I could understand it if there were lots of accidents or breakdowns all day. Or if they occurred everywhere. And the frequency of daily accidents suggests that there should be a lot throughout the day. But there are aren’t. Accidents (and breakdowns) are carefully designed to cause maximum disruption at the most incovenient times, and in the most inconvenient places.
I blame it on a Government Conspiracy!
Edit: After a post made on 12 December 2008 I checked back and, believe it or not, today (the day this original post was published) was as near-as-dammit a full moon! I’m getting more convinced that lower primates are affected by the phases of the moon and – when they also carry a driving licence – mayhem can ensue.
First thing this morning I was on my way to my first lesson of the day when I had to suddenly brake. Two old dears in a silver car (FL53 YNO) had decided the No Right Turn sign (opposite) - on a bend with solid ‘no overtaking’ lines both sides – didn’t apply to them, and the safety issues it was designed to address were not relevent when they turned right there.
Then tonight there were two stunning examples of stupidity. I was with a pupil and we were turning right from major to minor. The pupil was just about straight, having turned into the road, when a silver pratmobile (YH02 NFU) actually cut the corner completely and overtook us. It sped off at considerably greater than the 30mph limit for the area. It’s also worth noting that the pratmobile had a huge dent in the back. Clearly, the peanut-brain driving it had exceeded the limits of his capabilities – small as they obviously were - on at least one other occasion.
The same pupil was on a 60mph road when we were dangerously and unnecessarily cut up by an Audi – what else? – (VA04 EUW), which then sat in front of us. My pupil asked ‘why did they do that? What was the point?’ A hard question to answer without including a few home truths.
Well, I lost one today.
This guy always had cashflow problems and stopped taking lessons for a few weeks after about 5 hours because his boss wasn’t paying him (something to do with cheques clearing), then his boss decided to pay him monthly so he stopped lessons again for about a month. Another problem was his phone – he’d text me, then not reply if I texted back because he’d ‘run out of credits’. When he phoned me it was usually from a different phone each time – and that includes different mobile numbers.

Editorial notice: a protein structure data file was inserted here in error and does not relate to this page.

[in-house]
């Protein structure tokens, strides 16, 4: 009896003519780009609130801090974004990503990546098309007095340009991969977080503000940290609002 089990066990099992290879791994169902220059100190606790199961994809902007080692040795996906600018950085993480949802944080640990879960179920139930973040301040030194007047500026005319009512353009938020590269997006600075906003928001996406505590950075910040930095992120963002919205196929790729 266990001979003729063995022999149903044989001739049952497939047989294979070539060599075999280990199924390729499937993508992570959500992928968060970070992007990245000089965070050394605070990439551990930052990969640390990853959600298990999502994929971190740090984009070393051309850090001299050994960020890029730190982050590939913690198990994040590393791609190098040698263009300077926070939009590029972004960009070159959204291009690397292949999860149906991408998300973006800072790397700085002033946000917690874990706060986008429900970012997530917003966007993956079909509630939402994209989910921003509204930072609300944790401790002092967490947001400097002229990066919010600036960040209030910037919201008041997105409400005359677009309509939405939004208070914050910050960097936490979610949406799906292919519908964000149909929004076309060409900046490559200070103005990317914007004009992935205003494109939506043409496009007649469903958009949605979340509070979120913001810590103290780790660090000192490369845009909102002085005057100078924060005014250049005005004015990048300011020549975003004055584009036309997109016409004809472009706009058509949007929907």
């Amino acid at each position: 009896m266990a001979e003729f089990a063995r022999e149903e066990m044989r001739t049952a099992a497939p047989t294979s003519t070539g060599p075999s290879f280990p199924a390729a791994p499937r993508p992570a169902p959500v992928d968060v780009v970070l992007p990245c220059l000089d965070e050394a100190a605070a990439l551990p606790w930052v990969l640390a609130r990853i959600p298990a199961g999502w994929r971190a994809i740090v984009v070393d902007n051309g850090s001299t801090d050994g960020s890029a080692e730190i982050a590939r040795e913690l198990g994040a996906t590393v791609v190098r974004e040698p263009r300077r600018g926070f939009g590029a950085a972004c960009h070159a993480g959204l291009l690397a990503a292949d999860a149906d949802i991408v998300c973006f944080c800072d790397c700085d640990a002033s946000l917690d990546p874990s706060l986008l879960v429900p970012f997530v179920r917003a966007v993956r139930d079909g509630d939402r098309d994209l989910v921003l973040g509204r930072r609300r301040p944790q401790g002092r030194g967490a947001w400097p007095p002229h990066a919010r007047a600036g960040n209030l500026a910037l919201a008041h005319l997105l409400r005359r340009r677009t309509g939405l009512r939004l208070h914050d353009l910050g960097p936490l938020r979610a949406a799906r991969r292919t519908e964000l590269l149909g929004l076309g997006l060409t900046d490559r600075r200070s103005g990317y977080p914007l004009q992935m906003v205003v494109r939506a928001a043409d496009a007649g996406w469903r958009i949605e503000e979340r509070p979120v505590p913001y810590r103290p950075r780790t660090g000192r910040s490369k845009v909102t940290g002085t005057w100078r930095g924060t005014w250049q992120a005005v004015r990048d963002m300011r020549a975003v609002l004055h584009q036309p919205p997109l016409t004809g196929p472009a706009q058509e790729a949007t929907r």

He started lessons again a few weeks ago, then on the second one (8am in the morning) I got a voicemail at 7.03am informing me the machine had ‘chewed his card and could he have the lesson and pay next time? He would get a new card from the bank when they opened.’ This was from a witheld number, so I could only try and use the existing numbers I had for him.
I texted and said he’d not get a new card that easily and I didn’t want him to get in debt, so we’d cancel the lesson. I asked him to confirm later in the week that last Saturday’s (the next) lesson was OK and that he could afford it. I heard nothing. I tried calling him and all the numbers for him were unobtainable or produced no reply. I then cancelled all lessons, and texted him to say I had done that.
I got a voicemail from yet another mobile number yesterday saying he had been waiting for me for the last two lessons, and then added that his phone had been locked. Great! Make yourself contactable, why don’t you?
I called back and got one of those pathetic voicemail messages that go on for ever. So I sent a text explaining that I couldn’t risk turning up if pupils weren’t going to be there or couldn’t afford lessons.
So he’s gone. A lucky get out for me, I think, though I pity the next instructor he ends up with (and I was his second).
Update: Today (the day after this post) he has texted me to say he’d left his phone at home yesterday. So putting two and two together, he dumped me because I didn’t contact him yesterday – even though he didn’t actually have the phone he’d used to call me, so he couldn’t receive any calls I made to him! He says he can do a lesson next Friday! I told him I’m not his instructor any more: I’m well rid of this one.
Well, today started off as a typical Sunday. I was travelling to my first lesson and for some reason this vest-clad, tattooed zombie in a red Kia people carrier (LC04 CEN) decided he was going to tailgate me – and I couldn’t see his headlights in my rearview mirror, so that shows how close he was. This went on for about a mile and half until he turned off into a side street.